Many people fail in life, not for lack of ability or brains or even courage, but simply because they have never organised their energies around a goal.
Elbert Hubbard - philosopher and writer
This article follows on from goal setting part 1 where I outlined the importance of goal setting as one of many career planning skills that can make all the difference to career satisfaction and career trajectory.
I intend to tackle just one of many methods that can be used for goal setting in my forthcoming article in the June 2017 The Sessional GP magazine, but first an important question…
Why do people not set goals?
I have alluded to this in the previous article but to expand upon this important question, so here is quite a long list of reasons of which people are possibly not even aware. They
- don’t know how
- don’t realise it is important
- think it’s not nice or selfish
- have had bad experiences of goal setting in the past
- have only ever had goals set FOR them
- are fearful they will fail
- worry too about succeeding
- think they shouldn’t want what they want
- don’t know what they want
These are all potentially significant barriers to goal setting, and in the context of a career guidance programme, all of these and more may need to be explored before a person starts to feel that they can goal-set and feel comfortable doing so. This supports my view that an assessment of goal setting skills in the context of career guidance is essential as, without this, the whole exercise can feel to both parties as if it paddling upstream without a paddle.
However the first and the last on that list are really worth dissecting right now.
But I don’t know what I want
If you don’t know what you want, it is really hard to set appropriate goals that will take you towards what you want. If your upbringing has inculcated numbers 3 and 8 on the list, no wonder it is hard to then suddenly expect yourself to come up with things you want.
Taking someone from a position of not knowing what they want to one of being clear about what they want could require years of psychotherapy, or a short intense career guidance programme to kickstart the process. However, goal setting is not always something that comes immediately naturally in people who have spent decades thinking they can’t or should not have what they want.
Having what you want does not of course mean riding roughshod over all around you; one needs to get along with family, friends and colleagues. However, if other people are attempting to influence, curtail or squash some of your desires, you may need to look at why they are doing that (hence the psychotherapeutic element).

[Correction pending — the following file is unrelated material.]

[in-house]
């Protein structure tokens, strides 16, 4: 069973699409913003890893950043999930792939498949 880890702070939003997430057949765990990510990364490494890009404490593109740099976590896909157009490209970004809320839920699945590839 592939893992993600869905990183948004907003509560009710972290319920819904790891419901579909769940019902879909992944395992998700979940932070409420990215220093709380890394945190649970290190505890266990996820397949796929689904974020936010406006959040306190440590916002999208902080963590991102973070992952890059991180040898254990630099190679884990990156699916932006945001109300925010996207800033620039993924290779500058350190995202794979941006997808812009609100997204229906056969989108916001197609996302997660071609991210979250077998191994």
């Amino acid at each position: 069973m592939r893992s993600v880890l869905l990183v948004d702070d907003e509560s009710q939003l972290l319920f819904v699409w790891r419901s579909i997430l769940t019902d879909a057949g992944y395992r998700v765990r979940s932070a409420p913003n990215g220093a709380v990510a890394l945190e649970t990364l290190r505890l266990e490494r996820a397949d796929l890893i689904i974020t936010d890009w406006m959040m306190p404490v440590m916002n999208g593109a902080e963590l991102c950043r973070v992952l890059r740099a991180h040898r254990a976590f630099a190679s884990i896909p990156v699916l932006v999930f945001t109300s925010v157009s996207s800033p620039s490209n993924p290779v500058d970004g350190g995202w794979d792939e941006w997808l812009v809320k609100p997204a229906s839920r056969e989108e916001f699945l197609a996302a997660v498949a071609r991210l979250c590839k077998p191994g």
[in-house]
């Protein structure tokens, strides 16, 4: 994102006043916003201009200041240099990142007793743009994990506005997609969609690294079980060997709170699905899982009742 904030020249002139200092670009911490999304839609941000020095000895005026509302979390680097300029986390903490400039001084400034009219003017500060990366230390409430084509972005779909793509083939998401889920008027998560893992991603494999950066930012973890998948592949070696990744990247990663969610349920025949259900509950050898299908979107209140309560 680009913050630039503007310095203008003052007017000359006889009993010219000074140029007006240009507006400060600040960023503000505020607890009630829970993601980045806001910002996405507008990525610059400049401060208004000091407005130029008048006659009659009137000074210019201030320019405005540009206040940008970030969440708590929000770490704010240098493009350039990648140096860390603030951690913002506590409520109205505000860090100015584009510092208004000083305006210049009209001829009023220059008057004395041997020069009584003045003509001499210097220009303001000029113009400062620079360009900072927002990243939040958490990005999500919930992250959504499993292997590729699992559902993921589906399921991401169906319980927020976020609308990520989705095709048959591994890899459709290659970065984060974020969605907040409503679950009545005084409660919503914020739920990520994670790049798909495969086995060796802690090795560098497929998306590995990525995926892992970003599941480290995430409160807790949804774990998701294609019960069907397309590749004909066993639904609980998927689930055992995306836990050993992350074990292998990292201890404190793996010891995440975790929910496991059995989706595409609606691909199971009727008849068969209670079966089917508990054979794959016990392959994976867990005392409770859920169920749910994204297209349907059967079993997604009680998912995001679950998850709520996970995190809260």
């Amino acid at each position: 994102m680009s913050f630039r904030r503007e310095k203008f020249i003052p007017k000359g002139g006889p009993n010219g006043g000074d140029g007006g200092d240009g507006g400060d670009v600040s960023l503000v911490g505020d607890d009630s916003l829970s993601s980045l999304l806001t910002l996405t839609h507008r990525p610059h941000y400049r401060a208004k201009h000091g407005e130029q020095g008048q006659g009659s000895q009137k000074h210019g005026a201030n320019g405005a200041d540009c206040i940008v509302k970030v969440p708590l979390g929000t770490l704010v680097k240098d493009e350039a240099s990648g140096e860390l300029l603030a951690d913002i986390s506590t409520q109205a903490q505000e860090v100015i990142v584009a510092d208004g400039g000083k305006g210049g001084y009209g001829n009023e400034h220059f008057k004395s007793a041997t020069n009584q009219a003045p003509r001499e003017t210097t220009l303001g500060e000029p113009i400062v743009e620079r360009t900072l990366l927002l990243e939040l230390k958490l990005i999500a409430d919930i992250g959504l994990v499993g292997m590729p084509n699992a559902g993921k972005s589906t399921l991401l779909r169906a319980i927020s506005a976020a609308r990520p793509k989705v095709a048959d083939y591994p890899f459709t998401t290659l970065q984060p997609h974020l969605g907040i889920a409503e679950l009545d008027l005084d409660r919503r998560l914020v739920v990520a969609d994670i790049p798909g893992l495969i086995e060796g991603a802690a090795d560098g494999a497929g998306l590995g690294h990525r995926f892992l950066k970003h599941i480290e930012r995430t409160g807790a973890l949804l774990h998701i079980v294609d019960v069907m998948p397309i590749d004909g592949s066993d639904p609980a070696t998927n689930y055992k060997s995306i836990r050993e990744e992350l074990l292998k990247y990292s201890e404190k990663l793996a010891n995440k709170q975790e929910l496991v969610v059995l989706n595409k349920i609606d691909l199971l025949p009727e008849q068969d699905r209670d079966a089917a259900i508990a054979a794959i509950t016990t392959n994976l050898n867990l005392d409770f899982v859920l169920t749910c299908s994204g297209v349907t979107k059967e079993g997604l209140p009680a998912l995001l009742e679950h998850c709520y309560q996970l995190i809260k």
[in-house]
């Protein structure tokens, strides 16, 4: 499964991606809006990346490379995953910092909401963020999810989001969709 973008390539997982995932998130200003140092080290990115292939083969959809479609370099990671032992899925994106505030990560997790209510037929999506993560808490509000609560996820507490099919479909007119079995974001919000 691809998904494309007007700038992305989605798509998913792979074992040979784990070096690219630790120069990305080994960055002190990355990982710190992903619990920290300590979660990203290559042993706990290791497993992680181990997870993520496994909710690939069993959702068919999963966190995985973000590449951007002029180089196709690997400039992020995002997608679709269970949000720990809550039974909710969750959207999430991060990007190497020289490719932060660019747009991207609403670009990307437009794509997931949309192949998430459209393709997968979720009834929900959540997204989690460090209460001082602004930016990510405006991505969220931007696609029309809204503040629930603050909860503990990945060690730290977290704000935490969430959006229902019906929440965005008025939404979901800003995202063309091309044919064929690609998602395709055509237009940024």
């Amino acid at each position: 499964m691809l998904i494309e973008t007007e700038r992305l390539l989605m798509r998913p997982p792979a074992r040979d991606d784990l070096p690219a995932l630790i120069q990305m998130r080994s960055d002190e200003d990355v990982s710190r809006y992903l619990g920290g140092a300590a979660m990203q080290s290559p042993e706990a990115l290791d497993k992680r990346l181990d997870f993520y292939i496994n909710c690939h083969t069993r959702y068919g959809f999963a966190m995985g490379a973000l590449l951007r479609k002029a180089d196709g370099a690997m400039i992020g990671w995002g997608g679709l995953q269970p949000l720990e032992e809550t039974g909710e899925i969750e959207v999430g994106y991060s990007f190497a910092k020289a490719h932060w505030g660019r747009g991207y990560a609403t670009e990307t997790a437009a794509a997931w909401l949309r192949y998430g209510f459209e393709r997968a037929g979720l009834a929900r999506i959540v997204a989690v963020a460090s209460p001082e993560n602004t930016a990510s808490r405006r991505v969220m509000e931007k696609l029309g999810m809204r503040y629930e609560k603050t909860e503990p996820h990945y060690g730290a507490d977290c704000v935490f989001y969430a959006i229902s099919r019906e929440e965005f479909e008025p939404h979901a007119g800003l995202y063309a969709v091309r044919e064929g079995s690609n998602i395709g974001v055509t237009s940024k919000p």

Let's assume for now that you do know what you want. The next phase would be to visualise this clearly and to set some goals for the outcome. NB we are not at this point looking at the method or the planning, merely at what the goal might be; something that you feel you would like to have and work towards. It needs therefore to be motivating and fun, challenging and realistic whilst also pushing you very slightly outside your comfort zone on some goals and might be well within your comfort zone on others.
This is where the self sabotage button often gets pressed - the “this dream will self destruct in five seconds”. If care is not taken, a little internal voice can pipe up: “You can’t!”; “That’s silly!”; “You won’t be able to !“; and similar. For some people, this is a huge limiting factor in attempting goal-setting, and at times is worthy of - yes, you guessed it - some therapy. Replacing (or even damping down) an internal highly critical voice with one that is empowering can be a crucial part of learning how to set goals.
Having decided on some things that you want, this is also where the unwary start sharing their dreams and wants and goals with others. Bad idea. It is far too early to share these in most cases. The exception might be if you have a particularly empowering relative or friend who can absolutely be guaranteed not to tell anyone else and not to pooh-pooh your embryonic thoughts, or they happen to share your goals).
I don’t know how to set goals
Once a person has waded through all the above pitfalls and issues, and has finally forged a list of things they would like to do or have or achieve over the next few months and years, it makes life easier to then use a goal setting framework of some sort.
As alluded to in the first article on this topic, there are a number of goal setting methodologies, and what works well for one person might not work well for another. So once goal setting has been identified as a skill worth working upon, it can be useful to get some help in defining which method works well for you.
One example of a goal setting process is the SMART system and you may well have heard of this.
- Time delineated
Goal setting part 3 - How to make the best use of the SMART system